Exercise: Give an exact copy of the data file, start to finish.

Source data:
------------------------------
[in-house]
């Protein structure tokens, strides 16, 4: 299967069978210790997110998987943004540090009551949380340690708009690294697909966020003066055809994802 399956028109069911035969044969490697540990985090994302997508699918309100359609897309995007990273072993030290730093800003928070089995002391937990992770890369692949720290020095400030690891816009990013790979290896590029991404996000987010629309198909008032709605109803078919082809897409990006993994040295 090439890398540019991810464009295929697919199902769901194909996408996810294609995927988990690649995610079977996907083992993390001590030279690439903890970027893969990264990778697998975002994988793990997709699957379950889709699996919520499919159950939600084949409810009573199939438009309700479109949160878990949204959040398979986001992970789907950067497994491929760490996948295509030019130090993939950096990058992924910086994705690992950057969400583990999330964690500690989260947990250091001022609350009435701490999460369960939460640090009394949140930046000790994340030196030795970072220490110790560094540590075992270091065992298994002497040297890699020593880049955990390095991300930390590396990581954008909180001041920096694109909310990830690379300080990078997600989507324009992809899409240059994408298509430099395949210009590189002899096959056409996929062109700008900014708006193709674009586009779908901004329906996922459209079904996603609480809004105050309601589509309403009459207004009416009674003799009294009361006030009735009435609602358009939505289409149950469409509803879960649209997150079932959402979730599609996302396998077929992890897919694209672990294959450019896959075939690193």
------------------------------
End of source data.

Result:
[in-house]
């Protein structure tokens, strides 16, 4: 299967069978210790997110998987943004540090009551949380340690708009690294697909966020003066055809994802 399956028109069911035969044969490697540990985090994302997508699918309100359609897309995007990273072993030290730093800003928070089995002391937990992770890369692949720290020095400030690891816009990013790979290896590029991404996000987010629309198909008032709605109803078919082809897409990006993994040295 090439890398540019991810464009295929697919199902769901194909996408996810294609995927988990690649995610079977996907083992993390001590030279690439903890970027893969990264990778697998975002994988793990997709699957379950889709699996919520499919159950939600084949409810009573199939438009309700479109949160878990949204959040398979986001992970789907950067497994491929760490996948295509030019130090993939950096990058992924910086994705690992950057969400583990999330964690500690989260947990250091001022609350009435701490999460369960939460640090009394949140930046000790994340030196030795970072220490110790560094540590075992270091065992298994002497040297890699020593880049955990390095991300930390590396990581954008909180001041920096694109909310990830690379300080990078997600989507324009992809899409240059994408298509430099395949210009590189002899096959056409996929062109700008900014708006193709674009586009779908901004329906996922459209079904996603609480809004105050309601589509309403009459207004009416009674003799009294009361006030009735009435609602358009939505289409149950469409509803879960649209997150079932959402979730599609996302396998077929992890897919694209672990294959450019896959075939690193």